Armored Fish Pioneered Sex As You Know It
Fossils suggest that long before birds and bees, vertebrates used internal fertilization.
The armor-coated swimmers, called antiarchs, lived around 385 million years ago. They were among the first vertebrates with jaws, and thanks to the discovery of some never before seen anatomy, paleontologists now know they were also the first to use internal fertilization to reproduce.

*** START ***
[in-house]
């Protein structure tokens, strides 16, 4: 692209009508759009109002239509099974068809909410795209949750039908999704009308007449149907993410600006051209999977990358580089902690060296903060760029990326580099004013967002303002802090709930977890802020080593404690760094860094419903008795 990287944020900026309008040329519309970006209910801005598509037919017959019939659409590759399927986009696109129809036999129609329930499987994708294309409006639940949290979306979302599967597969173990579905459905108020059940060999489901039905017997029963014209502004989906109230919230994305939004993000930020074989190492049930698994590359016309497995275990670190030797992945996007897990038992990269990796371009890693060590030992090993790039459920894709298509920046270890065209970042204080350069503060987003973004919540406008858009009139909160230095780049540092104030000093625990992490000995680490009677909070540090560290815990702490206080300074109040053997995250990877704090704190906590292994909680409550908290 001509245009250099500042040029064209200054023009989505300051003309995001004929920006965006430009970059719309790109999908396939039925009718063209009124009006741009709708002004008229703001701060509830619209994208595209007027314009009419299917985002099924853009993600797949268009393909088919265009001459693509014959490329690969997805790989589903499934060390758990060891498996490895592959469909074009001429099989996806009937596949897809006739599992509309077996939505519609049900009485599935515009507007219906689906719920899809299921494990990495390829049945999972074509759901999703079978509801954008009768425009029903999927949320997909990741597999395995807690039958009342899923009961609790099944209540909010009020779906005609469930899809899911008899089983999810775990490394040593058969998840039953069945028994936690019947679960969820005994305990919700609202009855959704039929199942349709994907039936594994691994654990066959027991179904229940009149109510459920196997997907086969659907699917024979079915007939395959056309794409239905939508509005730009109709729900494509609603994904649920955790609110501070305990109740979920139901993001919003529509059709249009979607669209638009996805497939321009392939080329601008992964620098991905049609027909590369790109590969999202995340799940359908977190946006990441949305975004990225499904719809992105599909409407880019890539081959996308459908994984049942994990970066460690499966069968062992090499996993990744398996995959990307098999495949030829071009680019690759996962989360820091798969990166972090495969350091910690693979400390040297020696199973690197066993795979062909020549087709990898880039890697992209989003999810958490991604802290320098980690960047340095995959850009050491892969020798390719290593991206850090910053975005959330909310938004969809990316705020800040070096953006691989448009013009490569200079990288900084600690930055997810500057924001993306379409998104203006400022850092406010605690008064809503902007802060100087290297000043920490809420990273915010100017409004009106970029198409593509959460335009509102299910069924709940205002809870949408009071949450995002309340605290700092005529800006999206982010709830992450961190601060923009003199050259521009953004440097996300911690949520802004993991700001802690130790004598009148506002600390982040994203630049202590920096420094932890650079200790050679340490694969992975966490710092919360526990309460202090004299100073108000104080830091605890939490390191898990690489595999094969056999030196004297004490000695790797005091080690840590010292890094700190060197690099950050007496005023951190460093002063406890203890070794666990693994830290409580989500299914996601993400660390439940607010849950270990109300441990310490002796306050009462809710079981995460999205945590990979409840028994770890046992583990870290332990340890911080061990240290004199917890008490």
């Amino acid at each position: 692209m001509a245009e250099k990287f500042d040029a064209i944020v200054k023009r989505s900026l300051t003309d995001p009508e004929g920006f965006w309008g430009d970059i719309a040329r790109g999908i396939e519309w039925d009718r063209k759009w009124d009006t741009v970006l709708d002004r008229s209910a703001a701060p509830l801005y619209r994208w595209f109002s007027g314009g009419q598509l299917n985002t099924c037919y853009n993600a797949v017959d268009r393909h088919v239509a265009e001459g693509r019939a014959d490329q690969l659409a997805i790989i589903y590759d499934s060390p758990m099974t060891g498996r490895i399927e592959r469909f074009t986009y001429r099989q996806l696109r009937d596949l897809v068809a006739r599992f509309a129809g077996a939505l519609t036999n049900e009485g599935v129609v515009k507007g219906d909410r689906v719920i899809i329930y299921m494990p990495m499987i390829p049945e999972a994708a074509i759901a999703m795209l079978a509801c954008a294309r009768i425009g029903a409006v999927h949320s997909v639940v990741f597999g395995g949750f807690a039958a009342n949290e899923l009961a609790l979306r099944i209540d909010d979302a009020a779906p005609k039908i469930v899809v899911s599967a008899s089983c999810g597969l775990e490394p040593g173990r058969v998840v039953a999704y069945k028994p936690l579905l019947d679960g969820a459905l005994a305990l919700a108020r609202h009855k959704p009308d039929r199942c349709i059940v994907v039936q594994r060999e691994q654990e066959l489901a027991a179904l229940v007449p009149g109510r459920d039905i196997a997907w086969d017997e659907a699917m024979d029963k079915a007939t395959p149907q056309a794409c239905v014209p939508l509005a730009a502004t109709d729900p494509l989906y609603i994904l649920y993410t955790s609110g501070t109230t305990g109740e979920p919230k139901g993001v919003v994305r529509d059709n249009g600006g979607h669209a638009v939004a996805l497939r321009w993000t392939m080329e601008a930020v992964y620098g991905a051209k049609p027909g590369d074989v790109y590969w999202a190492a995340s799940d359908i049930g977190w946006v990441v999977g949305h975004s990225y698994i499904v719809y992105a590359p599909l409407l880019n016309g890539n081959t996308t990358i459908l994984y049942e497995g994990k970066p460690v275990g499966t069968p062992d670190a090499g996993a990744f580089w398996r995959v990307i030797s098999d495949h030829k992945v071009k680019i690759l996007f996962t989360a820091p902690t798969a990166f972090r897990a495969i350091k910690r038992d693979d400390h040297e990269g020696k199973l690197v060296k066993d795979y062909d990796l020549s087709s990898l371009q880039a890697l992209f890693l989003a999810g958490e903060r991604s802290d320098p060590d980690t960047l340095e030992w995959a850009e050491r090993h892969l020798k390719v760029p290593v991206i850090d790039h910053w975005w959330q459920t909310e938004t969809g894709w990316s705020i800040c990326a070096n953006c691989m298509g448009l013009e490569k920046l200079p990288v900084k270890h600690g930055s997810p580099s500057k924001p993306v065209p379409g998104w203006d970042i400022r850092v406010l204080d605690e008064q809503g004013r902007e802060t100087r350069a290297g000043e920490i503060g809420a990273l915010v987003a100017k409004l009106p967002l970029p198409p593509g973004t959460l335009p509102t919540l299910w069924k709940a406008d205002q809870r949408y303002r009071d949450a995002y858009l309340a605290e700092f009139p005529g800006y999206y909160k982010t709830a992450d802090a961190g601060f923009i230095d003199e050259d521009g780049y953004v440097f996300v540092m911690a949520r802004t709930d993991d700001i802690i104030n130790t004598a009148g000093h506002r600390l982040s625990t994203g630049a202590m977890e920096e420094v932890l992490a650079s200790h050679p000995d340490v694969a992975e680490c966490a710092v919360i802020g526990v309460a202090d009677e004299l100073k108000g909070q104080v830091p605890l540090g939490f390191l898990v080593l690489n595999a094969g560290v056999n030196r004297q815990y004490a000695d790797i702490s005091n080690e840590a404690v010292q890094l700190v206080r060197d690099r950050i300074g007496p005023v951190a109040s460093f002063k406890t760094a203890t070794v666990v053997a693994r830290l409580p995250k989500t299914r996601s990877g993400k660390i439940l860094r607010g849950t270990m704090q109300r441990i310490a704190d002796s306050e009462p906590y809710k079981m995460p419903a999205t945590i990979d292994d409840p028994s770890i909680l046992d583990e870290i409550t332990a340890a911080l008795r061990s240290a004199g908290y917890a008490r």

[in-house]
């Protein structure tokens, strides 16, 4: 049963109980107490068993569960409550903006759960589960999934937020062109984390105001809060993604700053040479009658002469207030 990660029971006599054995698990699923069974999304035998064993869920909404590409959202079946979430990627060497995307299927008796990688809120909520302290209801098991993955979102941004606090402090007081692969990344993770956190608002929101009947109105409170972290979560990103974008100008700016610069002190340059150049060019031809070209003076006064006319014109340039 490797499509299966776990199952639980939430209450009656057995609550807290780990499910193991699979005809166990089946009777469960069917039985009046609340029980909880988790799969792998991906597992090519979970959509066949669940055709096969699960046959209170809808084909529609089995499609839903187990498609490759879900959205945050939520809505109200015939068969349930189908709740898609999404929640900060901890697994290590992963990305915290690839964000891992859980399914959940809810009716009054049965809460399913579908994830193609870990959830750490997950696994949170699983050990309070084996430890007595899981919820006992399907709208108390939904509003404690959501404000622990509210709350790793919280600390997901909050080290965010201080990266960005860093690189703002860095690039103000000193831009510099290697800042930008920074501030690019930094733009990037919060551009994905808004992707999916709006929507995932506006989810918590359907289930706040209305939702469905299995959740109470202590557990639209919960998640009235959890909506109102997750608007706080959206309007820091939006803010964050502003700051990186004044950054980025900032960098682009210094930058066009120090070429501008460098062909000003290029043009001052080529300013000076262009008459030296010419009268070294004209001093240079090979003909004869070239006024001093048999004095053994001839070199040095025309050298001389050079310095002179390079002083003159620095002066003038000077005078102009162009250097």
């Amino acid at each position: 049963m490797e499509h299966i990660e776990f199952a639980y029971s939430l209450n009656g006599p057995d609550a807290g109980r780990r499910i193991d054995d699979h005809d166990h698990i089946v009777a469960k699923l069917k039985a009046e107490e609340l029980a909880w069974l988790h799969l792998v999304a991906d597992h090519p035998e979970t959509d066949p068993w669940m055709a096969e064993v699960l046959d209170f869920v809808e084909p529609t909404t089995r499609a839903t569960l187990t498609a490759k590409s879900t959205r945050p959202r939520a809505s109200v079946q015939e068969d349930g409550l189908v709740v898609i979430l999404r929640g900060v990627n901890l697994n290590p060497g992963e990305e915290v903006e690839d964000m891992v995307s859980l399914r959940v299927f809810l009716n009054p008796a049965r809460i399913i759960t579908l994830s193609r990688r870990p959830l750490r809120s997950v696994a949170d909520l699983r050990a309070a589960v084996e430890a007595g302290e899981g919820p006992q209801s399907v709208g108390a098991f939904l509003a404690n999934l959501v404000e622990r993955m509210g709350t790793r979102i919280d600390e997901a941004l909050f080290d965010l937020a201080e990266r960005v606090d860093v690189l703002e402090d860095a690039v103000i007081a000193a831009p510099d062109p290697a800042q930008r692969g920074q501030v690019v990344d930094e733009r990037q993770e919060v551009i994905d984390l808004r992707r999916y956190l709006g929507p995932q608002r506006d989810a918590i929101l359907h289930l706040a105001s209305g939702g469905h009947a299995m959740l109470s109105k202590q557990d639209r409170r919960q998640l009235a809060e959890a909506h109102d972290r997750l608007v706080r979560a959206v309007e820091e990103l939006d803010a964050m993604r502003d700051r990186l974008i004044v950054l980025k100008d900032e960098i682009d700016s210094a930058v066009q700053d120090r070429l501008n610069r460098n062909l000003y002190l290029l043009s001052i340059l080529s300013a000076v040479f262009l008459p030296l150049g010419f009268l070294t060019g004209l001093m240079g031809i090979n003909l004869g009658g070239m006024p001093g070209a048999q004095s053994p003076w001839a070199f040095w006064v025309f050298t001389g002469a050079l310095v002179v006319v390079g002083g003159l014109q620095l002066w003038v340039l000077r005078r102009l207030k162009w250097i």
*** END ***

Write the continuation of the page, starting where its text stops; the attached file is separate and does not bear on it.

Flinders University paleontologist John Long and colleagues add new evidence that copulation goes far back in the vertebrate family tree. Previously, early fish like the antiarchs were thought to have relied on spawning: Females would drop their eggs into the water, and males would douse them with sperm.
But in 2008 Long and colleagues described another armored, 380-million-year-old fish they named Materpiscis—"mother fish"—that carried embryos inside its body. This required internal fertilization, and further discoveries of